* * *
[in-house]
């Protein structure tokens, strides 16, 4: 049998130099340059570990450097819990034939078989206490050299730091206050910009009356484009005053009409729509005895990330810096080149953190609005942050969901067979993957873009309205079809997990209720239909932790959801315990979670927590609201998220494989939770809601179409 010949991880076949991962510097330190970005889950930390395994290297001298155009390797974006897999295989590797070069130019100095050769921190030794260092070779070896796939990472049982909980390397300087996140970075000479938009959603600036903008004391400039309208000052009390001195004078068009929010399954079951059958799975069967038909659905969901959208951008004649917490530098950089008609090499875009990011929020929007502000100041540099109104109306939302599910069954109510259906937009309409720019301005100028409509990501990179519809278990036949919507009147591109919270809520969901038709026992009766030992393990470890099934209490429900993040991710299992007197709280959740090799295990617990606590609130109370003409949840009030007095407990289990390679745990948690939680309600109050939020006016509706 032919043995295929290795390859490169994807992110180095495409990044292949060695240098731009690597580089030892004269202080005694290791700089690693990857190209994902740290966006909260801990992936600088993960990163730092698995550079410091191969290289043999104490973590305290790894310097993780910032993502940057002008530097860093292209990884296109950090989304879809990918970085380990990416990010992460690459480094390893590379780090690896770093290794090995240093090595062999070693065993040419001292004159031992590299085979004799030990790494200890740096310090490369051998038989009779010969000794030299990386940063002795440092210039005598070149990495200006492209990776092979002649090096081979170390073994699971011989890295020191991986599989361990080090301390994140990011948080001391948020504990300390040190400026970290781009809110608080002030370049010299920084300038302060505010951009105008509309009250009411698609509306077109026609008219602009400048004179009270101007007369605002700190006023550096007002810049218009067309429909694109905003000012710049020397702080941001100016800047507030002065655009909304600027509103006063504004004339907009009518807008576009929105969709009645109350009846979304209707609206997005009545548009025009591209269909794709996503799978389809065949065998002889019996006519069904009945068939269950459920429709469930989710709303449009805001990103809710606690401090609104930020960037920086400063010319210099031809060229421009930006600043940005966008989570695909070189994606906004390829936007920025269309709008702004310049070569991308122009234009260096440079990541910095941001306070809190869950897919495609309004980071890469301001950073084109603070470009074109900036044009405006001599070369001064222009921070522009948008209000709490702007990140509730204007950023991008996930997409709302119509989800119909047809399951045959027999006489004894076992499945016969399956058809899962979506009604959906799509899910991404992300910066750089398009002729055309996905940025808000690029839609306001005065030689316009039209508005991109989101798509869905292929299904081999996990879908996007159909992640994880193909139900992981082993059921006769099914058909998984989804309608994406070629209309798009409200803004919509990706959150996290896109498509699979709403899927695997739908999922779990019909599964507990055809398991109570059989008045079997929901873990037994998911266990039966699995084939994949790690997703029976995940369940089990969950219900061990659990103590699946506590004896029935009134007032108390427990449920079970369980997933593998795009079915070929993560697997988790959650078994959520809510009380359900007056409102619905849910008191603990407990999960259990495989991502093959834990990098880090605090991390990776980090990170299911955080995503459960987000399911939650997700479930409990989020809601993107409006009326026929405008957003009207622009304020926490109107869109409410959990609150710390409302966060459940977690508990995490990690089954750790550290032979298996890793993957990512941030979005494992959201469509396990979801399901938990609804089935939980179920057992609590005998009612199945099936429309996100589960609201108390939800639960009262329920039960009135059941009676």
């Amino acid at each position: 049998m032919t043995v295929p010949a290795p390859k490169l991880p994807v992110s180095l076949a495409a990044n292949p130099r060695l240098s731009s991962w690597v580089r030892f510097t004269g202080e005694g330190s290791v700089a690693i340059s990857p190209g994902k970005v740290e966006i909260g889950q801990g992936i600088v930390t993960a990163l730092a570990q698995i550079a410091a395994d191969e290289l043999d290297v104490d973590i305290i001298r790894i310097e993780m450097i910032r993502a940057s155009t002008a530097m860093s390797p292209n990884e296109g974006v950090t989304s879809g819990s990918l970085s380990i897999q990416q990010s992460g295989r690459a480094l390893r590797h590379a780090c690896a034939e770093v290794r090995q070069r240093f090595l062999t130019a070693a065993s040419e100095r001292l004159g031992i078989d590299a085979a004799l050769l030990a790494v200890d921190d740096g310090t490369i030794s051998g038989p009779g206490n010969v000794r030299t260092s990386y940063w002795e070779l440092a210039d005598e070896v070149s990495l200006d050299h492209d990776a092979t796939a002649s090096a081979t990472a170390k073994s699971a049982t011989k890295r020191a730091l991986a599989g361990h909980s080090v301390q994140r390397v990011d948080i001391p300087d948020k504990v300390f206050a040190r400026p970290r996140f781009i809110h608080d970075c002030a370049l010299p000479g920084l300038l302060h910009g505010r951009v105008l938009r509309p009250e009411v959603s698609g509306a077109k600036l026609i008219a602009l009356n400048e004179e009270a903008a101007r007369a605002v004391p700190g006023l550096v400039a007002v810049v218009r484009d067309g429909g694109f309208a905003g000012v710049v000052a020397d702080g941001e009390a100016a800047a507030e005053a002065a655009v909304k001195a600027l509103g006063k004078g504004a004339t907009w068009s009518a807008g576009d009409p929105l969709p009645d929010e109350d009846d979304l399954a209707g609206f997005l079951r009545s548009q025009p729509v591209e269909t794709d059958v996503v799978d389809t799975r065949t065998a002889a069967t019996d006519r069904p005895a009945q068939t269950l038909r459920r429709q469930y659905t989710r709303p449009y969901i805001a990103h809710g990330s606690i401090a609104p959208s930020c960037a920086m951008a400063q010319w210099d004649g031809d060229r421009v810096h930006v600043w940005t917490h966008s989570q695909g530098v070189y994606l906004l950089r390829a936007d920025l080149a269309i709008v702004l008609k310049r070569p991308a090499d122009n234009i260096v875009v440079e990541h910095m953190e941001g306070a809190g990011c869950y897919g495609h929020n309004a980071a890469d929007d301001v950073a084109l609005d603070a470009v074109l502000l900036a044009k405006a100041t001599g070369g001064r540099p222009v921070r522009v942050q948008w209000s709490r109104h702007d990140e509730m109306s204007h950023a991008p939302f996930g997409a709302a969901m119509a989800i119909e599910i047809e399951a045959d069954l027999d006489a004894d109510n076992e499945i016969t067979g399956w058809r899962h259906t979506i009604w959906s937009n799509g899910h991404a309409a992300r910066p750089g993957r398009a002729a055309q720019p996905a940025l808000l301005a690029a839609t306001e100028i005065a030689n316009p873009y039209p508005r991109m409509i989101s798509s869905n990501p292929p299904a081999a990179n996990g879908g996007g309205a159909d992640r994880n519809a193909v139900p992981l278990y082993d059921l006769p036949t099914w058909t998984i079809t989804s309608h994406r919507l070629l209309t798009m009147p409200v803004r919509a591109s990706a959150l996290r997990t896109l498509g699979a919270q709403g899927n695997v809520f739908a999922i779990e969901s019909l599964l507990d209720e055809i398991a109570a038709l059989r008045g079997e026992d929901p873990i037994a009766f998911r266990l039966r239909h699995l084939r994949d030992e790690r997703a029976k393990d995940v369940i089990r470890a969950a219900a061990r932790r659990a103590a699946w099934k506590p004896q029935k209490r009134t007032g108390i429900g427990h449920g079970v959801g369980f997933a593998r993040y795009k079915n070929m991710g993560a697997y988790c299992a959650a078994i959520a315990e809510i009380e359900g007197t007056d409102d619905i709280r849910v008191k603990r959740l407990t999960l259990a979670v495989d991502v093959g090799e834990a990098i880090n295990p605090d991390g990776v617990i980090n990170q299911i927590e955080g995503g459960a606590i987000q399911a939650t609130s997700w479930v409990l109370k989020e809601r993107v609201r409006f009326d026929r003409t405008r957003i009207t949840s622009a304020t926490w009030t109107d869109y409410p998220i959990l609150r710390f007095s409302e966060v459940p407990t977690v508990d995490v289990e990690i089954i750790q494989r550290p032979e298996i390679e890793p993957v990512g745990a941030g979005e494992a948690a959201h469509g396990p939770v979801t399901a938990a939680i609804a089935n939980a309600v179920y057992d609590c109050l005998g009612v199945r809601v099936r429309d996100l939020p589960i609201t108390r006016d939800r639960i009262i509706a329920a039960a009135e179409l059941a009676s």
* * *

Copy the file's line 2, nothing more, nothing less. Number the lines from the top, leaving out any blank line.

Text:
């Protein structure tokens, strides 16, 4: 049998130099340059570990450097819990034939078989206490050299730091206050910009009356484009005053009409729509005895990330810096080149953190609005942050969901067979993957873009309205079809997990209720239909932790959801315990979670927590609201998220494989939770809601179409 010949991880076949991962510097330190970005889950930390395994290297001298155009390797974006897999295989590797070069130019100095050769921190030794260092070779070896796939990472049982909980390397300087996140970075000479938009959603600036903008004391400039309208000052009390001195004078068009929010399954079951059958799975069967038909659905969901959208951008004649917490530098950089008609090499875009990011929020929007502000100041540099109104109306939302599910069954109510259906937009309409720019301005100028409509990501990179519809278990036949919507009147591109919270809520969901038709026992009766030992393990470890099934209490429900993040991710299992007197709280959740090799295990617990606590609130109370003409949840009030007095407990289990390679745990948690939680309600109050939020006016509706 032919043995295929290795390859490169994807992110180095495409990044292949060695240098731009690597580089030892004269202080005694290791700089690693990857190209994902740290966006909260801990992936600088993960990163730092698995550079410091191969290289043999104490973590305290790894310097993780910032993502940057002008530097860093292209990884296109950090989304879809990918970085380990990416990010992460690459480094390893590379780090690896770093290794090995240093090595062999070693065993040419001292004159031992590299085979004799030990790494200890740096310090490369051998038989009779010969000794030299990386940063002795440092210039005598070149990495200006492209990776092979002649090096081979170390073994699971011989890295020191991986599989361990080090301390994140990011948080001391948020504990300390040190400026970290781009809110608080002030370049010299920084300038302060505010951009105008509309009250009411698609509306077109026609008219602009400048004179009270101007007369605002700190006023550096007002810049218009067309429909694109905003000012710049020397702080941001100016800047507030002065655009909304600027509103006063504004004339907009009518807008576009929105969709009645109350009846979304209707609206997005009545548009025009591209269909794709996503799978389809065949065998002889019996006519069904009945068939269950459920429709469930989710709303449009805001990103809710606690401090609104930020960037920086400063010319210099031809060229421009930006600043940005966008989570695909070189994606906004390829936007920025269309709008702004310049070569991308122009234009260096440079990541910095941001306070809190869950897919495609309004980071890469301001950073084109603070470009074109900036044009405006001599070369001064222009921070522009948008209000709490702007990140509730204007950023991008996930997409709302119509989800119909047809399951045959027999006489004894076992499945016969399956058809899962979506009604959906799509899910991404992300910066750089398009002729055309996905940025808000690029839609306001005065030689316009039209508005991109989101798509869905292929299904081999996990879908996007159909992640994880193909139900992981082993059921006769099914058909998984989804309608994406070629209309798009409200803004919509990706959150996290896109498509699979709403899927695997739908999922779990019909599964507990055809398991109570059989008045079997929901873990037994998911266990039966699995084939994949790690997703029976995940369940089990969950219900061990659990103590699946506590004896029935009134007032108390427990449920079970369980997933593998795009079915070929993560697997988790959650078994959520809510009380359900007056409102619905849910008191603990407990999960259990495989991502093959834990990098880090605090991390990776980090990170299911955080995503459960987000399911939650997700479930409990989020809601993107409006009326026929405008957003009207622009304020926490109107869109409410959990609150710390409302966060459940977690508990995490990690089954750790550290032979298996890793993957990512941030979005494992959201469509396990979801399901938990609804089935939980179920057992609590005998009612199945099936429309996100589960609201108390939800639960009262329920039960009135059941009676």